Since the economic downturn, the level of state reimbursement for eligible expenses has fallen significantly. This means that the district is then forced to cover the state’s obligations, as well. The order of magnitude for this variance is 500,000 to $1,000,000. Even more challenging is that the reimbursement—at whatever level the state determines—is not received until well after the services have been delivered.
This puts the Board of Ed in the unenviable position of having to cut costs across the district in the middle of a school year after the shortfall from the state becomes evident. As you can see in this chart, the shortfall in the state’s contribution is anticipated to be nearly a million dollars next year, which has a major impact on the net budget.
[3. Reasons for Budget Growth Chart] Suddenly, a 4.1 percent increase becomes a 5.6 percent increase. When the Board of Finance recently visited the Board of Ed, they acknowledged the state’s default on its excess cost obligations, and the challenges it presents for the school budget. We are fortunate to have a Board of Finance that recognizes the impact of the state’s failure to pay, and the corresponding need to ensure that other services in the district are not underfunded as a result.
Growth in number of students
The Board of Finance also expressed their concern about funding budget increases in a period of flat enrollment. While this is nominally accurate based on next year’s total enrollment projection, we think it makes sense to look at the enrollment numbers in more detail. [4. Enrollment chart] In this chart, you can see that over the last 5 and 10 years, Darien’s enrollment growth has outpaced all of our neighbors, as young families were drawn to our town. During these years, we spent mainly to support enrollment and essential programs.
[5. Enrollment Composition chart] Next year, Elementary is projected to lose 3 students. Middlesex is projected to lose 29 students—and the budget reflects the reduction of a quarter of a team there. But notably, these decreases are offset by the projected increase at the high school of 34 students.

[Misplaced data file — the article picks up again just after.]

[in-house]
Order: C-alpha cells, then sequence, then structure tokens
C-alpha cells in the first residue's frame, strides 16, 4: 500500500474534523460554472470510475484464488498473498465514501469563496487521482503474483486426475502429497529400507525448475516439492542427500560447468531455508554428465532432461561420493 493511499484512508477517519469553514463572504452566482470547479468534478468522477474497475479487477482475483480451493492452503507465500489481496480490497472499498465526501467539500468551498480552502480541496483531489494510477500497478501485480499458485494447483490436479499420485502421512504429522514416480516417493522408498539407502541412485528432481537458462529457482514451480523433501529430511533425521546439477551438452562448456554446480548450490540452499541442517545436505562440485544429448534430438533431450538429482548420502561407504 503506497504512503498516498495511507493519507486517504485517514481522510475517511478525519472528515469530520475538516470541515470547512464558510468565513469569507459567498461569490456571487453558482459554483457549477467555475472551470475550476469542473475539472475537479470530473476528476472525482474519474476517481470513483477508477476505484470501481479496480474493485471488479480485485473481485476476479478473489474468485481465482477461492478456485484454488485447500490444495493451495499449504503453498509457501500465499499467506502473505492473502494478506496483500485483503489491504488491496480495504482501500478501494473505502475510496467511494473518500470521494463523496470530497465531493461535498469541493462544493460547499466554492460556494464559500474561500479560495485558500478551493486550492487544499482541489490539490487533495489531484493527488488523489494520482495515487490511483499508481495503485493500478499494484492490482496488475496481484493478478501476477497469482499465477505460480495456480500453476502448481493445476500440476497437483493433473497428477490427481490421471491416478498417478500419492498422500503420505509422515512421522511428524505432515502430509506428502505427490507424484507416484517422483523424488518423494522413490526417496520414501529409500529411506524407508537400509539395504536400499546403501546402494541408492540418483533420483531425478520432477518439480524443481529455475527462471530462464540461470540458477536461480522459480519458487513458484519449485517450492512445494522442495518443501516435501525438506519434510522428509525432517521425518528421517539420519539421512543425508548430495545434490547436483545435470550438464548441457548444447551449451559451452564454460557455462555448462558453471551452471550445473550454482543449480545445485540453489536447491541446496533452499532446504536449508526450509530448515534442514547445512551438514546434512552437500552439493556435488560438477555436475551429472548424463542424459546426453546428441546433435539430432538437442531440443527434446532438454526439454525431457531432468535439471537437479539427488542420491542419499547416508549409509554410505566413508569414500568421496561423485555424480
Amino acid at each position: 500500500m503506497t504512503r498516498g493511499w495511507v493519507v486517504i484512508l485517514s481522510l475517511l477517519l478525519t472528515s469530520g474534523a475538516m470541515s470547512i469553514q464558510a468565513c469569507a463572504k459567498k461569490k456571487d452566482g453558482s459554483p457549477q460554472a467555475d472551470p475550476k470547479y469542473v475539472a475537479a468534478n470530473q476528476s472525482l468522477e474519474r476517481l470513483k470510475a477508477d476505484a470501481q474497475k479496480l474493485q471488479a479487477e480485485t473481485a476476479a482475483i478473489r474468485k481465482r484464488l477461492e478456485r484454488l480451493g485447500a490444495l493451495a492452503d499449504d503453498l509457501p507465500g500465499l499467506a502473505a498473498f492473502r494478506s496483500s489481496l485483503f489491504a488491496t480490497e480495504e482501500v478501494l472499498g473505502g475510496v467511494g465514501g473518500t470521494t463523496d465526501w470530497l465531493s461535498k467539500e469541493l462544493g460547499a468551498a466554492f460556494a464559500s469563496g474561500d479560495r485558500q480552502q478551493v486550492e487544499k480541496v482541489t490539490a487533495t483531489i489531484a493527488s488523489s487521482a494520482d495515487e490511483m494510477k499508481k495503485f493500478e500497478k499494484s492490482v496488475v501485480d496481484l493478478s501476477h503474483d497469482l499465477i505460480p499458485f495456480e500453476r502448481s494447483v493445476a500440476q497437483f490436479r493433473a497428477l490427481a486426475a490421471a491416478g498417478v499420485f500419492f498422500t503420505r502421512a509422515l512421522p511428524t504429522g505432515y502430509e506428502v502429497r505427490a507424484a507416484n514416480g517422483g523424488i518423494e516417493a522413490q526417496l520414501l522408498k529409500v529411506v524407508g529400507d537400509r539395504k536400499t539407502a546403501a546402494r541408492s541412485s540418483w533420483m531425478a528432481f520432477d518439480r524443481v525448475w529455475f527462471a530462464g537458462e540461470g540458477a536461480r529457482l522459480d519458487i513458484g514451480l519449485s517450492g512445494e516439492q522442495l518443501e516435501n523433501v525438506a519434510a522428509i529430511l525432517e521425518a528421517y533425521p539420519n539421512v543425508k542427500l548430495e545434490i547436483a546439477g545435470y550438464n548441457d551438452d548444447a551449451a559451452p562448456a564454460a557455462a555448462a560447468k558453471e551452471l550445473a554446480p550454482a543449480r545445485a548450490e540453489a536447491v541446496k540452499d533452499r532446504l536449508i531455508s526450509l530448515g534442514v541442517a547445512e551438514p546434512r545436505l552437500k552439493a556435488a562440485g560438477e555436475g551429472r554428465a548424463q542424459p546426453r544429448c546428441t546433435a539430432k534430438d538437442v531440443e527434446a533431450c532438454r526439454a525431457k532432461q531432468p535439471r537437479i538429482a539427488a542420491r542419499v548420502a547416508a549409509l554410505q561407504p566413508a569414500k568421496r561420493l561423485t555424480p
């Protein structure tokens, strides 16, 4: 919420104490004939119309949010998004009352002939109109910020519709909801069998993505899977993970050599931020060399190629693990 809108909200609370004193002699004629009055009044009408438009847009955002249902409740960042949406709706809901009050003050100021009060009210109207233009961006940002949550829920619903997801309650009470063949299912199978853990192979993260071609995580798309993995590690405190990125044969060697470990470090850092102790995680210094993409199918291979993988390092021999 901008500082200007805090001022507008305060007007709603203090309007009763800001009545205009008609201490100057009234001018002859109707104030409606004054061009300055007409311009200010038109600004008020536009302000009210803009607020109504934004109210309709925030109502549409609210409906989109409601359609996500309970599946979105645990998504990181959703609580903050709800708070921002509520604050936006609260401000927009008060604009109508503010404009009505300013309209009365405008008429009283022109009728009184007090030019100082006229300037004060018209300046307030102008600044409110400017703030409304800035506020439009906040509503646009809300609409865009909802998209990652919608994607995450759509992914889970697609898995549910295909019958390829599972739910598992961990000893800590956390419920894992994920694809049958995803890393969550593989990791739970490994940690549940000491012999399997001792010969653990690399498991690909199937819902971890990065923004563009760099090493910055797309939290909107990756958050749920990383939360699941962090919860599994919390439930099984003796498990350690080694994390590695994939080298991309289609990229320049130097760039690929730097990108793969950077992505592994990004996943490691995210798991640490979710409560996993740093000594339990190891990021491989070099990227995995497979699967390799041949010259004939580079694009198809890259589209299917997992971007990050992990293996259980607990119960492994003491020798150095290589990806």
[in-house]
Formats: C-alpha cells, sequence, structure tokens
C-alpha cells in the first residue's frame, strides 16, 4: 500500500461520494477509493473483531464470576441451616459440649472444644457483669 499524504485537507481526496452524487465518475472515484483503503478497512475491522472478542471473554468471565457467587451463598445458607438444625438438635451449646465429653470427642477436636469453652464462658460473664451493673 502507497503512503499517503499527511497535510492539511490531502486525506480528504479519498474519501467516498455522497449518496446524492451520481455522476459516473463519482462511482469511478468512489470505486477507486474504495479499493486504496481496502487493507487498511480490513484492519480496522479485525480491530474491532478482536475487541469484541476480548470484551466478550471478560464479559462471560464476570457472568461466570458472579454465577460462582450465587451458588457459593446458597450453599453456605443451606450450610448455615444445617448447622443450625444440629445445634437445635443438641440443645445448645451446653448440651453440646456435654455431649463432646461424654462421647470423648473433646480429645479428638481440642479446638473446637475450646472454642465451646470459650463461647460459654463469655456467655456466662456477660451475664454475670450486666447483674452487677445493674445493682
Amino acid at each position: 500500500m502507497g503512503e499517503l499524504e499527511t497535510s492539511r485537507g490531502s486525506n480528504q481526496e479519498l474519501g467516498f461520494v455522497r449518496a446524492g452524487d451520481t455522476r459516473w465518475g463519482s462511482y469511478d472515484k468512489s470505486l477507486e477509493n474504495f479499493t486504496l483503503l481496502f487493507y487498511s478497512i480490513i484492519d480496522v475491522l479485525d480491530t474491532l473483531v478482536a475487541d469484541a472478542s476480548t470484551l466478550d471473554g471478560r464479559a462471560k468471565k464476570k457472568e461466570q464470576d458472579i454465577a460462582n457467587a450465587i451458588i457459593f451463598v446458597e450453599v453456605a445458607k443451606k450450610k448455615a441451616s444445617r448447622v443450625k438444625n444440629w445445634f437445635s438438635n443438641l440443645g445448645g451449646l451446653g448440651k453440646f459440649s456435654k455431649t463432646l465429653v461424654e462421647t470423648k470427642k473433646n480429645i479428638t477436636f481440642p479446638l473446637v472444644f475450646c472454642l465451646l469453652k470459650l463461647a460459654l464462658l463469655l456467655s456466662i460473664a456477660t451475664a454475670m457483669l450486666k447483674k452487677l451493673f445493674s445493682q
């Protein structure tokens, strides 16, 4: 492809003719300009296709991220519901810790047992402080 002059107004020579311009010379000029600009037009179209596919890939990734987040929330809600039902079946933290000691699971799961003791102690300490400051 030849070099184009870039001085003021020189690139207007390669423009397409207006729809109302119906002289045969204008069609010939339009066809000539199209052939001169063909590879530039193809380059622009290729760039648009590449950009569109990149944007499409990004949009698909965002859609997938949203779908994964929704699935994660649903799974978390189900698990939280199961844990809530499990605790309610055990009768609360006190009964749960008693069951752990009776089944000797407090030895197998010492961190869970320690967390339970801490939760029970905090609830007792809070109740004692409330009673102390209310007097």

Of more impact, however, is the wholly unexpected entry of 60 students into special education programming that happened this fall. These 60 students, except those requiring out-of-district placement, were accommodated through the efficiencies derived from ongoing special education initiatives. These 60 students bring Darien’s special education prevalence to over 13 percent of our total school population, which, incidentally, is higher than the state average, and significantly higher than our peer towns.
We know that educating at the high school level is more costly than at the elementary or middle school level, and it is considerably more expensive to deliver special education services—22 percent of the gross budget is devoted to 629 children. So while the numbers suggest a flat enrollment, a realistic analysis of the composition and distribution of our student population shows that additional funding is indeed required.
Operating costs: special education and the rest
Now let’s focus on operating spending in order to have a clearer picture of what is getting into the classrooms. [6. Pie Chart: Operating Spending Slices] Things like textbooks, consumables, teaching supplies and professional development. [7. Five-Year Operating Spending Chart] On a per student basis, operating spending on special education, which accounted for 36 percent of total operating spending in 2007, now accounts for 52 percent.
If we exclude the special education costs, operating spending per student has declined an average of 2 percent per year from 2007 to 2010. Despite last year’s higher funding, we are still hovering at 2007 spending levels, even before adjusting for inflation. Why is this important? [8. Deferrals Chart] Because the methods and tools of education do not stand still. Textbooks change. Curriculum needs to be modified. Teachers need to stay on the cutting edge. This chart lists items that our teachers and administrators have requested and been denied over the last several years.
Darien schools compared to similar towns
Let’s turn our attention to how Darien’s per student spending has compared with the other towns in our District Reference Group [PDF]. [9. DRG Spending Per Student Chart] We spent less per student than all but one of our peer towns, despite being ranked 3rd in the state in our ability to pay based on property values and income.